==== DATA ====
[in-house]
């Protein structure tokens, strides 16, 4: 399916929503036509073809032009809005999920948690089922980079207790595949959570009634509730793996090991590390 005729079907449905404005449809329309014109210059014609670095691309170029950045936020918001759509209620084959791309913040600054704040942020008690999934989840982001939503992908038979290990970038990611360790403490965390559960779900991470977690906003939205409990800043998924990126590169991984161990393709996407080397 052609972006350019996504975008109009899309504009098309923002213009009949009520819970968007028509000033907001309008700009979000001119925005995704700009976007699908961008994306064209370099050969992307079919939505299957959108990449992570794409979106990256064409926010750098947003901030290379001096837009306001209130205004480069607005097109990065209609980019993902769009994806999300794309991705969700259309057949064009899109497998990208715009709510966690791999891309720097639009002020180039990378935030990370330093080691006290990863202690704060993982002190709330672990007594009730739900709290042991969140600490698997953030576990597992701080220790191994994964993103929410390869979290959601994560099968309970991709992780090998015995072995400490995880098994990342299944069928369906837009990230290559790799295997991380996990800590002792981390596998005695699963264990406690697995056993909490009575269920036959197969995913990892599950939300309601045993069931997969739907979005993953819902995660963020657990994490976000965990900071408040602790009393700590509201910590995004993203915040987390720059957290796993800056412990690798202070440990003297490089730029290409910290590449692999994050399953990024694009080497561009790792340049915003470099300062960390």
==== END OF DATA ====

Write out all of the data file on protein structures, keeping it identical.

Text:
[in-house]
């Protein structure tokens, strides 16, 4: 399916929503036509073809032009809005999920948690089922980079207790595949959570009634509730793996090991590390 005729079907449905404005449809329309014109210059014609670095691309170029950045936020918001759509209620084959791309913040600054704040942020008690999934989840982001939503992908038979290990970038990611360790403490965390559960779900991470977690906003939205409990800043998924990126590169991984161990393709996407080397 052609972006350019996504975008109009899309504009098309923002213009009949009520819970968007028509000033907001309008700009979000001119925005995704700009976007699908961008994306064209370099050969992307079919939505299957959108990449992570794409979106990256064409926010750098947003901030290379001096837009306001209130205004480069607005097109990065209609980019993902769009994806999300794309991705969700259309057949064009899109497998990208715009709510966690791999891309720097639009002020180039990378935030990370330093080691006290990863202690704060993982002190709330672990007594009730739900709290042991969140600490698997953030576990597992701080220790191994994964993103929410390869979290959601994560099968309970991709992780090998015995072995400490995880098994990342299944069928369906837009990230290559790799295997991380996990800590002792981390596998005695699963264990406690697995056993909490009575269920036959197969995913990892599950939300309601045993069931997969739907979005993953819902995660963020657990994490976000965990900071408040602790009393700590509201910590995004993203915040987390720059957290796993800056412990690798202070440990003297490089730029290409910290590449692999994050399953990024694009080497561009790792340049915003470099300062960390």